Many landlords, especially property management companies, will check your credit before approving your application to rent an apartment. Poor credit can make it difficult to find a place to live but it doesn’t make it impossible. Many people with bad credit find apartments. You may have to work harder at it than someone with great credit would, but there are things you can do to make the task easier.
What You Can Do
You’re not the first person to look for an apartment with a less than optimal credit score. Lots of people have done it, and their experience gives us lessons on how to succeed.
Try these proven steps:
- Know your score. Check your credit score and all three of your credit reports before you start. You may not like what you see, but you need to know where you stand.
When checking your report, look for errors that could be dragging your score down. Also, look at your credit report and think about how you’d explain it to a landlord. Are the damaging parts mainly in the past? Is there a single factor, like medical bills, that caused the damage?
If you know what’s in your credit report, you’ll be in a better position to discuss it honestly with a potential landlord.
- Look for landlords that won’t check your credit. Large property management companies that run apartment buildings or complexes will usually do a credit check, but small individual landlords with only a few units may not. Try searching online for landlords in your area who don’t do credit checks or asking friends who have rented recently about their experiences with different landlords. Sites like Craigslist or newspaper classified ads may be good places to look for apartments rented by individual owners.
- Make a good first impression. This is important for anyone, but it’s even more important when your credit isn’t great. Dress professionally, be on time, be polite, and be ready to answer questions. Put yourself in the landlord’s place. What would you look for in a tenant?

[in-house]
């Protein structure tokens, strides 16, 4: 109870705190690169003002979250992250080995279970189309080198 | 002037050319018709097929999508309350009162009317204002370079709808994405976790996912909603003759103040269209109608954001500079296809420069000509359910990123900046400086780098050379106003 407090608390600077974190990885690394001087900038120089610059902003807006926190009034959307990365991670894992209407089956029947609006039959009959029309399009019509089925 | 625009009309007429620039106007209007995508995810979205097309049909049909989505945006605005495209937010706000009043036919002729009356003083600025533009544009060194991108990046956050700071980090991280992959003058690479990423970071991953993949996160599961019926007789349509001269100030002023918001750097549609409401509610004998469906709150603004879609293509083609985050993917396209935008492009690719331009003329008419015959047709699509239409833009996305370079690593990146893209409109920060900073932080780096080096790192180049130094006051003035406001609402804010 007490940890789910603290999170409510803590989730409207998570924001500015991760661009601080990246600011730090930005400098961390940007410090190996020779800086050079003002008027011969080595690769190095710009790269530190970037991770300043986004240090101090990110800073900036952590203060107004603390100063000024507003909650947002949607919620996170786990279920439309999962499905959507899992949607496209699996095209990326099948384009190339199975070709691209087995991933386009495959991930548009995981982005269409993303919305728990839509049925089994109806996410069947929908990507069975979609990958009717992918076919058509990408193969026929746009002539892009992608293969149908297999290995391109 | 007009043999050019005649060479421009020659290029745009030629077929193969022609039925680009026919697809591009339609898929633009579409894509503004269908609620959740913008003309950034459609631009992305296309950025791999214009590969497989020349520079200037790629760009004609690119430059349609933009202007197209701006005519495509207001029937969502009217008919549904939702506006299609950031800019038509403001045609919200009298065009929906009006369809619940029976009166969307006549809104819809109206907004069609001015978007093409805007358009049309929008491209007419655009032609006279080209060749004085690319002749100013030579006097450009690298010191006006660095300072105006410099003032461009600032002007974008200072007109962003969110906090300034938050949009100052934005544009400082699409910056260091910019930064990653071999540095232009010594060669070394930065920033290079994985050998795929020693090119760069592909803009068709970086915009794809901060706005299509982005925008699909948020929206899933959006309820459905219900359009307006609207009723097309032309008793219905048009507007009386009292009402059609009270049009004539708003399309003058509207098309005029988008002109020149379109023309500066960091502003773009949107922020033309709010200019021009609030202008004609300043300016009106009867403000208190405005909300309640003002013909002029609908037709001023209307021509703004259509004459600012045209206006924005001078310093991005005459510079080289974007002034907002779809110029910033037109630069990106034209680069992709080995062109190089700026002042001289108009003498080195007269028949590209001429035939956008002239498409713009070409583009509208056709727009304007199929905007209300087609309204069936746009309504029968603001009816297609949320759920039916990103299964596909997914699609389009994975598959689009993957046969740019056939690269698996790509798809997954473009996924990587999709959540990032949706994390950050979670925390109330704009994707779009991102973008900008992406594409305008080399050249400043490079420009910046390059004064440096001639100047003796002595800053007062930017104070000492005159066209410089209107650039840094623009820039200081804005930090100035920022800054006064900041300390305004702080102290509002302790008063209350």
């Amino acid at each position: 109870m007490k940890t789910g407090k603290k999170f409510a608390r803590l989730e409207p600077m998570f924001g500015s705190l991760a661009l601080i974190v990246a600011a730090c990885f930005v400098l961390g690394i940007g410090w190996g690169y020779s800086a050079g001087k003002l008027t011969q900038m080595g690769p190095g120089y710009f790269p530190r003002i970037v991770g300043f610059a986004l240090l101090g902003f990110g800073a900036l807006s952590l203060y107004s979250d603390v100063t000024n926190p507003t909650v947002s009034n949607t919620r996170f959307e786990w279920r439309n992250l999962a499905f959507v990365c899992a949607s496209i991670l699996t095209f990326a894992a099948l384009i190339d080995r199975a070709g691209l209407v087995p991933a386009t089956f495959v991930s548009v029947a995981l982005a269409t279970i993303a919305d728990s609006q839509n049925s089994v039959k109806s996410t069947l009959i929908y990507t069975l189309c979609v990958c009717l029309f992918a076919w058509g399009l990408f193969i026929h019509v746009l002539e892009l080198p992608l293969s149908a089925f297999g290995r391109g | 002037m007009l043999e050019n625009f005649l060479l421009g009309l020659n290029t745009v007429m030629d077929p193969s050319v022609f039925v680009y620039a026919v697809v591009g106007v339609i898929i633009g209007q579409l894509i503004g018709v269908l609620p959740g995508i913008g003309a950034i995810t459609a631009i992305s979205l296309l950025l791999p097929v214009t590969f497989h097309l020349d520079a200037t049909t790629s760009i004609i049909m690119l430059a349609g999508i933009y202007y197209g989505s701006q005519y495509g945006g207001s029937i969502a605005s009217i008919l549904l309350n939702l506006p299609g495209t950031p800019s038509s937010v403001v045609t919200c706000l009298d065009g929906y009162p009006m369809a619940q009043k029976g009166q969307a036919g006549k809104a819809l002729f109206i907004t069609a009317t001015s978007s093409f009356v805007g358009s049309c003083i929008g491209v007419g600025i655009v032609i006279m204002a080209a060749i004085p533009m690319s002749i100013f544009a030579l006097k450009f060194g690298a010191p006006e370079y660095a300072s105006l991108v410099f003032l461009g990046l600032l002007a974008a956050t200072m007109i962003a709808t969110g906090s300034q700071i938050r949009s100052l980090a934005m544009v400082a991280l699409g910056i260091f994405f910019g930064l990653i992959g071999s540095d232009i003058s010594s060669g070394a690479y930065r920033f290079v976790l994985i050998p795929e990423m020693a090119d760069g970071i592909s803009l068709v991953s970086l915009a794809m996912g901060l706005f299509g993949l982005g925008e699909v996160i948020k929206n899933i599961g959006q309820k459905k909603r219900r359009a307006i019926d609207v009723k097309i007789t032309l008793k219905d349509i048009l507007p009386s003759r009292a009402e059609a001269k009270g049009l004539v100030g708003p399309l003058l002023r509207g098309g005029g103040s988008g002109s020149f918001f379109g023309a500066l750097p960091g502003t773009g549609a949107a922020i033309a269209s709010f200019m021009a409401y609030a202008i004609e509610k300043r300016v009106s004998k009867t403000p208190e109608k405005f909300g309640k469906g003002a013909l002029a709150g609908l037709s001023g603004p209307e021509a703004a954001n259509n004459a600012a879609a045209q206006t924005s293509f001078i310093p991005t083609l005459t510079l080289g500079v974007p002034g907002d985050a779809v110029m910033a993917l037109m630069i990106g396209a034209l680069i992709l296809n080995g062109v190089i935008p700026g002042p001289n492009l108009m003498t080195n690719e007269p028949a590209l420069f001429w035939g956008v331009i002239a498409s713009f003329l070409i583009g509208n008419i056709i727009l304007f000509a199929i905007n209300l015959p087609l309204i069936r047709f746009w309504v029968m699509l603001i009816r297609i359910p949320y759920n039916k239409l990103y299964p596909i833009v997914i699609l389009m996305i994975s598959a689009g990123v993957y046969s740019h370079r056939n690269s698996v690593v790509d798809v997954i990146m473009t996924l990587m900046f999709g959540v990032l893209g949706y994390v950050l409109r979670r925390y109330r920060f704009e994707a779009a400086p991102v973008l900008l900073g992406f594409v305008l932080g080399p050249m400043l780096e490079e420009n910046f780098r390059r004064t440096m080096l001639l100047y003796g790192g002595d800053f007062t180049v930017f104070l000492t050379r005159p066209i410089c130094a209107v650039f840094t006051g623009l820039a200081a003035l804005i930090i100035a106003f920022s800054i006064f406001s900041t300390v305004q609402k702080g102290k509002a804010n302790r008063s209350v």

- Be honest. If you know a landlord is going to check your credit, tell them upfront what they will see. Explain what happened and what you’re doing about it.
- Prove your income. Most landlords prefer tenants with a monthly income that’s at least four times larger than their monthly rent. Bring pay stubs, tax returns, bank statements, or any other evidence that you earn enough to afford the rent.
- Show your rental history. If you’ve rented apartments before and established a good payment history, bring your receipts. Your landlord is likely to care more about your record at paying rent than your record at paying off your credit cards.
- Show your bill payment history. A good track record of paying utilities and other recurring bills may help you to show that you’re financially reliable.
- Show off your savings. If you have an emergency fund or a savings account with a solid balance, bring statements that show it.
- Offer to pay a larger deposit. Offering to pay two or three months upfront shows that you have the financial capacity and gives your potential landlord a buffer in case of non-payment.
- Bring references. Former landlords and employers are best, but a letter of reference from any credible person who knows you well will help.